- Water-related diseases (eg. diarrhoea, cholera, schistosomiasis) will likely increase, due to flooding, increased run-off (reducing water quality) and water scarcity.
- It is expected that climate change will act as a driver of migration and potentially also conflict, further increasing vulnerability to extreme weather and food insecurity.
"Climate change and health are inextricably linked," said Josko Mise, President of International Federation of Medical Students’ Associations “As future physicians, medical students have a moral responsibility to put patients’ health first. By taking action now we can improve the health of our communities, and prevent millions of needless deaths."
Never before have we known so much and done so little. Failing to act decisively and quickly will inevitably cause great suffering and potentially catastrophic consequences.
These statements come shortly after the World Health Organization revised its estimate of air pollution’s health impact upwards, to 7 million premature deaths annually: one in every eight deaths globally. Much of this air pollution is caused by the burning of fossil fuels. Physical inactivity—which correlates with car ownership—results in a further 3.2 million premature deaths each year. This means that policies to improve air quality and increase physical activity (for example, low-carbon energy and active travel policies) represent an unprecedented opportunity to improve global public health and tackle climate change simultaneously.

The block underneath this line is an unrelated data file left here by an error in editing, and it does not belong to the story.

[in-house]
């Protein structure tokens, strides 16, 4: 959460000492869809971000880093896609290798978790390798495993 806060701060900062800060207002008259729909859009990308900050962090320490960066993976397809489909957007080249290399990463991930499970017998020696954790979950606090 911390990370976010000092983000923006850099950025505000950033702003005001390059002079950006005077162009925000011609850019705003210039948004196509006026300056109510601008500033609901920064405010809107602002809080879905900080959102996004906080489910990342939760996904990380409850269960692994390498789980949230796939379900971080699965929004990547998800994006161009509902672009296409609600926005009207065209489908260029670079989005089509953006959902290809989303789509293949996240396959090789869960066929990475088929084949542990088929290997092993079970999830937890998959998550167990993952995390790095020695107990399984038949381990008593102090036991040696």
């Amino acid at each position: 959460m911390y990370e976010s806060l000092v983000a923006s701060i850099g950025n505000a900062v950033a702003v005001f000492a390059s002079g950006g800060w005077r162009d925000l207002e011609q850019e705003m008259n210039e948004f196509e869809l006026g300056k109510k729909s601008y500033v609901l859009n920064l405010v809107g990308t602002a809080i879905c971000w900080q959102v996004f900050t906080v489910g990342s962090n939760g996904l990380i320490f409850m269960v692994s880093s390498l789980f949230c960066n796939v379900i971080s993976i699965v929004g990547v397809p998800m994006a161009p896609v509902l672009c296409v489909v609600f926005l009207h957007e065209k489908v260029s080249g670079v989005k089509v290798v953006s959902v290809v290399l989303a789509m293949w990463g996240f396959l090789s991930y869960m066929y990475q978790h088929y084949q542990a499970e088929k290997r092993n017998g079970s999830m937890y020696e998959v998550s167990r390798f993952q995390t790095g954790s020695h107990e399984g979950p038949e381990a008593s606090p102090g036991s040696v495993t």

Many other such health "co-benefits" exist, such as preventing thousands of avoidable deaths through investment in home insulation, or major reductions in diseases like heart disease and stroke achievable by increasing active travel and reducing consumption of red and processed meat.
“Human health is incredibly fragile in light of the threat that climate change poses," said Julia Huscher of Health and Environment Alliance (HEAL). “Mitigation efforts can have large health benefits—reducing the burning of fossil fuels and moving to cleaner energy sources can bring down the rates of important chronic diseases, especially cardiopulmonary diseases and diabetes. For the EU as a whole, the anticipated benefits of an ambitious set of EU climate and energy targets could be as high as €34.5 billion (equivalent to 0.21% of EU GDP)’’